Is W. Mitt Romney Another Thomas E. Dewey? Is Barack H. Obama The New Harry S Truman?
A friend just came across an old quote of mine from a 1980s Wall Street Journal story by Dennis Farney: “Thomas E. Dewey was criticized as being the little man on the wedding cake, but today we TRY to elect the man on the wedding cake.” I don’t recall if I had someone in mind when saying that, but Dewey now makes me think of Mitt Romney.
This 2012 presidential contest has been compared to many past elections, including the 1948 Dewey-Truman race. Remember the famous photo of Harry S Truman holding up a Chicago Tribune front page: “Dewey defeats Truman”? It was obviously an early edition, but it reflected an editor’s confidence that the outcome was a foregone conclusion. Romney’s rise in the polls is starting to give some in the GOP that kind of optimism.
Barack H. Obama is increasingly like Harry S Truman in that he is presiding over a down economy and his disapproval ratings are high. But I don’t think the 1948 analogy holds, for a lot of reasons. Obama is very unlike Truman. Obama seems detached and dispassionate. Truman was folksy and feisty. In a one-on-one interview with Obama last year, NBC’s “Nightly News” anchor Brian Williams said, “We’re sitting thirty feet from Harry Truman’s official White House portrait. Members of your base are asking when are you going to get your Harry Truman on?”
I see why Obama supporters hope he emulates Truman. Like Truman, Obama seems to be trying to keep the Democratic coalition together and motivated. As Truman took bold steps in favor of civil rights, Obama has taken bold steps for gay marriage and, most recently, for young undocumented immigrants. Like Truman’s “whistlestop” campaign against a “do-nothing Congress,” Obama has long criticized the GOP controlled House. Obama’s advisers will likely encourage Obama to sound more like a feisty underdog, running against a starchy, establishment Republican, but surely Romneyites know the lesson that has been taught all post-Dewey candidates: don’t act so confident that you seem like an overdog.
Until recently it didn’t seem apt to compare Romney to Dewey because Romney was still the underdog – behind the president in polls, fundraising and expectations. But, as the GOP nominee rolls along, while Obama has hit a series of speed bumps, Romney appears to be the new frontrunner. The headline of a Washington Post article says that something has changed: “Mitt Romney receives newfound enthusiasm from Republicans.” The reporter notes, “Romney is campaigning with more confidence, in part because of his standing in the polls. While just 58 percent of Republicans viewed him favorably in mid-March, 78 percent had positive opinions in late May, according to Washington Post-ABC News polling.”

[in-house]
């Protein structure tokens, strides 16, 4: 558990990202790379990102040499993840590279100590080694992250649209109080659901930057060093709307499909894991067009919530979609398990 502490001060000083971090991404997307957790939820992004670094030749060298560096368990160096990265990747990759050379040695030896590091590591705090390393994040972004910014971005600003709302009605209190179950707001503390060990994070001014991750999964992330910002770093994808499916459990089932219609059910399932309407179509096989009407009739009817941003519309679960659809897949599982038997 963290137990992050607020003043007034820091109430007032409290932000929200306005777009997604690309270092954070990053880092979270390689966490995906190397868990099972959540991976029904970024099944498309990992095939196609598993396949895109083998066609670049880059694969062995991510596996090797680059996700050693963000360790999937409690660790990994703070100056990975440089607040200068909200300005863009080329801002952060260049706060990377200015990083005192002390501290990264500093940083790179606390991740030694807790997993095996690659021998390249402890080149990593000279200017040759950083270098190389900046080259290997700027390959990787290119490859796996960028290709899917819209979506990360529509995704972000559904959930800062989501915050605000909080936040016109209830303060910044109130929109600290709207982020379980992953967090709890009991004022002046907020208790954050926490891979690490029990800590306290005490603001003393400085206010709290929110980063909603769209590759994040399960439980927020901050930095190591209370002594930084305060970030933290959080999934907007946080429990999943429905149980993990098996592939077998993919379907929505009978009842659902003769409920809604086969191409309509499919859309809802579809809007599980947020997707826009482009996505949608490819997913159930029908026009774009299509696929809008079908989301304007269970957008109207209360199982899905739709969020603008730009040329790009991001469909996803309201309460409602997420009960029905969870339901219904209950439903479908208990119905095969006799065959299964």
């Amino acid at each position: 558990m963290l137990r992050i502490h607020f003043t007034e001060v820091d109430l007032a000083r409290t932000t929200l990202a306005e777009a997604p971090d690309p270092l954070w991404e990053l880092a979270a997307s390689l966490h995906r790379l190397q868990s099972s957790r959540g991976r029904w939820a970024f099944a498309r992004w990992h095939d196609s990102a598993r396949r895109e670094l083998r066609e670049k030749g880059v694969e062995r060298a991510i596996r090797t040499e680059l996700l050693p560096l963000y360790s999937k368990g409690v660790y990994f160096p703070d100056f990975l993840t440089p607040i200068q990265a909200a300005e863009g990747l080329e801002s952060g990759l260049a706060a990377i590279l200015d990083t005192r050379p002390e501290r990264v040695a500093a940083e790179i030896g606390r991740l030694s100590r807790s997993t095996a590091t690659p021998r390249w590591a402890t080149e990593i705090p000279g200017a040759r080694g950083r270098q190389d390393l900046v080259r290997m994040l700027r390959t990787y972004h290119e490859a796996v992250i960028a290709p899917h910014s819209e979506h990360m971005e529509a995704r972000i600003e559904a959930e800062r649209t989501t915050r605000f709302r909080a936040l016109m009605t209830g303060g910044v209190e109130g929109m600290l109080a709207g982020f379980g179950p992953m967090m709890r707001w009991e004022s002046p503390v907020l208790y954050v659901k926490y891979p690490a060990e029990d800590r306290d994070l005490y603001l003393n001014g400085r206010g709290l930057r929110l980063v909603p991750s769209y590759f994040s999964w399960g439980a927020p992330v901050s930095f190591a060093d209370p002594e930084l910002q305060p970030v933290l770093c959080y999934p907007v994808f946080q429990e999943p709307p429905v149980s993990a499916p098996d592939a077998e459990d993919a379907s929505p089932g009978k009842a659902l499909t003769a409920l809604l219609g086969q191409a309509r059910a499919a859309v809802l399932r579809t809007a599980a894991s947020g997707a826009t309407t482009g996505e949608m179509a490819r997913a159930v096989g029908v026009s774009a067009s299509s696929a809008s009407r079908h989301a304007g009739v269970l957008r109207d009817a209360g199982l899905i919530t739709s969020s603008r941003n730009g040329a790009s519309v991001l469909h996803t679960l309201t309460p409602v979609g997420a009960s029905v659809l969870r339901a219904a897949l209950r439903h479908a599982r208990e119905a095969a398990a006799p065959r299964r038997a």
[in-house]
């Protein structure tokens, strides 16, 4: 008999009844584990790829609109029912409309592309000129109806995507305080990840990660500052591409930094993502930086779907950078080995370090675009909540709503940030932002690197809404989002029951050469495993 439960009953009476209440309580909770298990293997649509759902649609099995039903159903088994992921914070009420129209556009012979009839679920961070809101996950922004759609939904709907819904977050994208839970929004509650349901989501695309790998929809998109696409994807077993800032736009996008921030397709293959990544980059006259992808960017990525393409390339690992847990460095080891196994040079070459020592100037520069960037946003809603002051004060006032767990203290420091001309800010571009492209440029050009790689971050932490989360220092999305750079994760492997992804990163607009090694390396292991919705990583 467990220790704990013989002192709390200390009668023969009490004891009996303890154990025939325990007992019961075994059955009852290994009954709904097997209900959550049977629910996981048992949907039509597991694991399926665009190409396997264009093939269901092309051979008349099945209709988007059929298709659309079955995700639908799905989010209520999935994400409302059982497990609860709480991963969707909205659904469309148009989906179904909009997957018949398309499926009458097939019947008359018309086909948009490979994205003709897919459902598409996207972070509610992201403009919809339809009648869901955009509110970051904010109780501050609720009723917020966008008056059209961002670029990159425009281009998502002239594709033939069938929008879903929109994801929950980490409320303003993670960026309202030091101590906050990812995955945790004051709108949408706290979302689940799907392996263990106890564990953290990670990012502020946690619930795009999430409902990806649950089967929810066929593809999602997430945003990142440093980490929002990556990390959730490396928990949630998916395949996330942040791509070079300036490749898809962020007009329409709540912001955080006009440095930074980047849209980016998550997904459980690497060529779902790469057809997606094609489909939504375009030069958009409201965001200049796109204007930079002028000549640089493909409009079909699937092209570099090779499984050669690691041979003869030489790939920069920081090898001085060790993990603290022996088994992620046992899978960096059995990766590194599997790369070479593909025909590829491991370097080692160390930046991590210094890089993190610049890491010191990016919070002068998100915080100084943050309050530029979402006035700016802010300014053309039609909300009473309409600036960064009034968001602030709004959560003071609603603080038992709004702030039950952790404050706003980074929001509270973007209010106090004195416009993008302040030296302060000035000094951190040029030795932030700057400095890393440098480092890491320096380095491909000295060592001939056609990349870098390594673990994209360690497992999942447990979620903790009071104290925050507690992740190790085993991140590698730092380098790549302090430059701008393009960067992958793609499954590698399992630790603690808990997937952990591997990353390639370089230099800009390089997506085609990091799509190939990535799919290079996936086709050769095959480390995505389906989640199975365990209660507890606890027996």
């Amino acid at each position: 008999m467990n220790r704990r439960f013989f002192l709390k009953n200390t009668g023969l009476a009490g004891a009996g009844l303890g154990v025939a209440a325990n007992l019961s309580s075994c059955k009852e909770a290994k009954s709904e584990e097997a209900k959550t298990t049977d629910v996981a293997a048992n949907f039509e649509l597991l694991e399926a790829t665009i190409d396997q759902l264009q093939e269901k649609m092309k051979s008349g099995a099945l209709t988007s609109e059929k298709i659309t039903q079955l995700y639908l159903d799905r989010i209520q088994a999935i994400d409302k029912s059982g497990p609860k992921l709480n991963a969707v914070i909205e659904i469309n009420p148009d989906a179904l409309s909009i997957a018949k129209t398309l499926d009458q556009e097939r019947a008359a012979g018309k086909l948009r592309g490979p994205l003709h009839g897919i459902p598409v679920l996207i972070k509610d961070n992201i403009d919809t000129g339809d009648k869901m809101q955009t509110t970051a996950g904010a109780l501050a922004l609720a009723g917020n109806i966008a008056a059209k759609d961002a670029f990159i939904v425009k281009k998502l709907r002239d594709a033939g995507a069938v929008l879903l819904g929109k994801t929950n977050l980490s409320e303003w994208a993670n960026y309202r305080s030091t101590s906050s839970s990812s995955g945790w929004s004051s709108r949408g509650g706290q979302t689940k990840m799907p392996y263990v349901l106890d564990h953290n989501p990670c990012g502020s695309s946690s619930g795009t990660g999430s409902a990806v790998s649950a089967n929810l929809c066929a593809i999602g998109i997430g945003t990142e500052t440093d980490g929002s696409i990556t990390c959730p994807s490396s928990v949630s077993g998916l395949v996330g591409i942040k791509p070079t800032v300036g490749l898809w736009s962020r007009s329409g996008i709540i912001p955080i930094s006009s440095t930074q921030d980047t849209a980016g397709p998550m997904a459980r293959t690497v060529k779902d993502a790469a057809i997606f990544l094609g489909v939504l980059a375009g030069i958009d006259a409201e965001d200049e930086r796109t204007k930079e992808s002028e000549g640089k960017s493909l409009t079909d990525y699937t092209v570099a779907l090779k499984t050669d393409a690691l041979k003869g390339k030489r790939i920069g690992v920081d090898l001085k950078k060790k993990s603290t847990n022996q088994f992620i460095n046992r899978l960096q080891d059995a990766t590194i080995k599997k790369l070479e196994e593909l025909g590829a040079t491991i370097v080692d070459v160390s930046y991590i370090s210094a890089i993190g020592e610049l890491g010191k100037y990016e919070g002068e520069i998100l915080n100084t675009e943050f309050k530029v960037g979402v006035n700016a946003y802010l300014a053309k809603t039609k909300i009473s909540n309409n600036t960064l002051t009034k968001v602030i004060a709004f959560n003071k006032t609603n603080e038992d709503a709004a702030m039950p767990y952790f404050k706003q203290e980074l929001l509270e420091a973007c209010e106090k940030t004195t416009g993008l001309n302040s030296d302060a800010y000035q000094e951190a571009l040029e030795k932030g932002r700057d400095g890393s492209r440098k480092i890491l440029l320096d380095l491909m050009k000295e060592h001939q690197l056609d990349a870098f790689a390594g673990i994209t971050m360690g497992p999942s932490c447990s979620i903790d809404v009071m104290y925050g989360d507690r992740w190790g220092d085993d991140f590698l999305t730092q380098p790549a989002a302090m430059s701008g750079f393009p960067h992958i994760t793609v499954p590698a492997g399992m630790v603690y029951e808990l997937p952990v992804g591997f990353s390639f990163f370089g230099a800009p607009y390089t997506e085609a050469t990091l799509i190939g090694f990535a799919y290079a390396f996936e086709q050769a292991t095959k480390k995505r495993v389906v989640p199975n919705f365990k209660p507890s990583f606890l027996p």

Romney isn’t arrogant the way Dewey was perceived. And while Romney doesn’t exude warmth the way a Reagan or FDR did, he does not seem cold like Dewey, a former prosecutor. Indeed, the Washington Post article reports that he is doing better at connecting with people along the campaign trail.
The GOP nominee doesn’t seem to take victory for granted — he’s lost too many times as a candidate to do that — but there is a way that Romney seems increasingly like Dewey. He is sticking with caution as a strategy and vagueness as a tactic.
Romney aides probably already posted James Carville’s sign from 1992, “It’s the economy, stupid,” and they seem to have added one of their own: “Vague is beautiful.” The candidate continues to be timid about offering bold solutions. That seems like a smart, low-risk tactic now. But ultimately, as Dewey discovered, voters want to believe that the candidate has strong convictions and compelling ideas about what needs to be done. Moreover, if the next president cannot claim to have a mandate from the voters, how can he expect to win 60 votes in the Senate to end gridlock and enact big solutions to rejuvenate the economy and avert a debt crisis?
It is understandable that Romneyites prefer to stay vague. There are some clear benefits…
1) He can avoid ideological conflict in his own base. He could demoralize conservatives by going leftward — for example, accepting Obama’s policy on young undocumented immigrants — or turn off moderates by going rightward — for example, reiterating his earlier call for 11 million illegal immigrants to “self-deport.” A new Bloomberg poll reveals why he’s staying vague on that issue: Obama’s immigration policy was supported 2-to-1 by likely voters, with independents favoring the decision by more than 2-to-1.*
2) He keeps the focus on the incumbent’s failings if he doesn’t propose new policies that he’d have to explain and defend.
3) He is less likely to get peppered with tricky questions from reporters if he doesn’t say anything new.
4) He keeps a broader base of potential donors if he doesn’t take new positions that would alienate some prospects.
5) He needs less prepping, and is less likely to make a gaffe, if he sticks with glowing generalities. “Believe in America!” Who can argue with platitudes?
Dewey lost because he was seen as an aloof, elitist candidate who spoke in generalities.
“Vague is beautiful” works for the short-term. But closer to the election, some undecided voters will want something more. Romney won’t hear that now from supporters hoping for a handshake. But, eventually, he needs to be more Trumanesque than Deweyesque if he is to be the first name in day-after-election headlines.
Correction: An earlier version of this post incorrectly stated that a Bloomberg poll found that independents favor Obama’s recent immigration policy decision by more than 20-to-1; independents favor the decision by more than 2-to-1.